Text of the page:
As they chose from among 34 finalists to fill positions as associate judges, Cook County circuit judges failed to cast enough ballots this month for any of 10 African-American associate judge candidates to win a seat outright.
Instead, the judges elected to those associate judge slots are three Hispanic lawyers, two members of the Asian-American legal community and several lawyers of other ethnicities.
But no African-American lawyers made it to the bench.
Dartesia A. Pitts, president of the Cook County Bar Association, the country’s oldest association of African-American lawyers, called the result “shattering” for her members.
“People are accomplished, they’ve worked so hard to get where they are,” she said. “Something like this can be disheartening to the practitioner, especially if you’re an African-American practitioner, you’re trying to figure out, why not us? Why are we not worthy?”
Other legal experts also shook their heads over the results, especially because a diverse bench is a matter that the circuit judges themselves, including Cook County Circuit Court Chief JudgeTimothy C. Evans, agree is of critical importance.
Evans, who is African-American, issued a statement stating that he understands the concerns and will continue to push for qualified judges representing the city’s diversity. “The concept of justice requires it,” Evans said in his statement.
The county’s circuit judges were to choose 17 associate judges from a list of 34 finalists, screened from a committee that included Evans and the presiding judges of the various divisions that make up the county court.
When the results were announced on May 21, 16 winners were named; the 17th seat ended in a tie between two African-American men, so one of them will ultimately be seated after a runoff. But they were the two highest vote-winners among the 10 black finalists.
Associate judges earn slightly less money than circuit judges and may not preside over felony criminal cases without specific Supreme Court approval, but otherwise have the same responsibilities.
The issue of diversity on the bench has long been an issue. Countywide elections historically favored candidates with Irish-sounding names and, more recently, women, and often candidates would win election because of political connections rather than qualifications.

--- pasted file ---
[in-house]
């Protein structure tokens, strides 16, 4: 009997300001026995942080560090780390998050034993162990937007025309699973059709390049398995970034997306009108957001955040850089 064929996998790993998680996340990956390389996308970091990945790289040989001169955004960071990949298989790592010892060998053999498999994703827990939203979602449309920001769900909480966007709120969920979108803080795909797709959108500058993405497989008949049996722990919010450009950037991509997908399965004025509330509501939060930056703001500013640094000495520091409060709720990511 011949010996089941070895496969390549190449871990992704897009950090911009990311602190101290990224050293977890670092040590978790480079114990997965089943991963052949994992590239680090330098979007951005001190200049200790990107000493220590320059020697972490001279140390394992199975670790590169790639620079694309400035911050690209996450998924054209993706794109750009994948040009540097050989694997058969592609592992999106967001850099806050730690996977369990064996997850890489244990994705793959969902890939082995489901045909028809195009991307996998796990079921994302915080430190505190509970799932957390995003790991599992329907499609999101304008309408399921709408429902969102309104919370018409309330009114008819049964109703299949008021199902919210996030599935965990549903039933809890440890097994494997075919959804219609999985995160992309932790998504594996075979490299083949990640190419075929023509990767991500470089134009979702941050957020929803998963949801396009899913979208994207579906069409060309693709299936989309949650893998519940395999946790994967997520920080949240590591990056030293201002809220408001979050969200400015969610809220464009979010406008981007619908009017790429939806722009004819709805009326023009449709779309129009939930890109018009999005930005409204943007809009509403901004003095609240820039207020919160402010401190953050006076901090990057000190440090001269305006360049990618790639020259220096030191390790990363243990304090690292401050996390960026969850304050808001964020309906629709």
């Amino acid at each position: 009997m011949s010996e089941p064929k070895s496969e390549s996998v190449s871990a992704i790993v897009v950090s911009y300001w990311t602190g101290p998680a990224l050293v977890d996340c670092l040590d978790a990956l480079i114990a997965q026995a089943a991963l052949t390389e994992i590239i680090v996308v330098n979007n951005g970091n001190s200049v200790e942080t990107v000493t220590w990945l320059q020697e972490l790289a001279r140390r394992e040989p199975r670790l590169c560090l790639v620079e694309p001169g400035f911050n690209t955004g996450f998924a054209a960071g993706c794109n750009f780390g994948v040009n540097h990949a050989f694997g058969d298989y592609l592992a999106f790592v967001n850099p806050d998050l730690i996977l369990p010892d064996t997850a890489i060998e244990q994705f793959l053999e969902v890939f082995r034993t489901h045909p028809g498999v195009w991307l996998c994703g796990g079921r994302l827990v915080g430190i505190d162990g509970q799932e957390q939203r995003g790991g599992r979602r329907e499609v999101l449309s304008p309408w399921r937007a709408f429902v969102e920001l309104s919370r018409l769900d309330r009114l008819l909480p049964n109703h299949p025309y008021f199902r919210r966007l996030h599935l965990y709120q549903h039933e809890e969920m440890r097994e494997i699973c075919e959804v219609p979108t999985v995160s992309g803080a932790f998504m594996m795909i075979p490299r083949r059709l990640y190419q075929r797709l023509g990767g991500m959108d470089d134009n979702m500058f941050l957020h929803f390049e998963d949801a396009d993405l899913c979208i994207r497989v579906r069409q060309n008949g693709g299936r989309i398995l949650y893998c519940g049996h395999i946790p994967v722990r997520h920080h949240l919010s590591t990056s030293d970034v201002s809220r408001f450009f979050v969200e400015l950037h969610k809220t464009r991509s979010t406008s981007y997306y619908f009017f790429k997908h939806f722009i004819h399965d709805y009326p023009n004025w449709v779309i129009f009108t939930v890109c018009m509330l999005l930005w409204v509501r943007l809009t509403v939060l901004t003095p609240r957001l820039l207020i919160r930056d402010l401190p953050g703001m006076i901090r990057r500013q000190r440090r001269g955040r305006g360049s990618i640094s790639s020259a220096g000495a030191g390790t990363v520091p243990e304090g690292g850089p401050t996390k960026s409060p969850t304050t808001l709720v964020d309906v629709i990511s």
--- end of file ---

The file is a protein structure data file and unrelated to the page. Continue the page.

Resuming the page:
The Illinois legislature has created a hybrid model for selecting judges: some are elected countywide; some are chosen as associate judges by the circuit judges, and since 1993, some are chosen from among 15 subcircuits across Cook County, to try to ensure diversity on the bench.
Though the bench has become more diverse, a 2013 report by Chicago Appleseed concluded that the judiciary still failed to reflect the racial makeup of the county as a whole. The issue of diversity in the criminal justice system has taken on heightened significance as outside investigations have noted widespread distrust of the system within the minority community.
This year the screening committee headed by Evans agreed on the 34 finalists after interviewing 248 applicants. The finalists included 17 women and 17 men, 10 African-Americans, three Hispanics and two Asian-Americans.
“We will continue to bring the best and brightest legal minds to the bench,” Evans said. “We will continue to ensure that the names on the ballots reflect diversity of race, religion, gender and sexual orientation.”
Erica Kirkwood, president of the Black Women Lawyers Association of Greater Chicago, said that Evans’ screening committee had made “tremendous strides in supporting diversity and inclusion.” But she called “disheartening and disappointing” the lack of any black women among the 17 who will be seated.
“To know that black women lawyers did not receive enough votes to garner one out of 17 spots may suggest to the community that black women lawyers are not an intricate thread in the fabric of our justice system,” Kirkwood said in a statement.
Mari Cohen is a reporter forInjustice Watch, a non-partisan, not-for-profit, multimedia journalism organization that conducts in-depth research exposing institutional failures that obstruct justice and equality.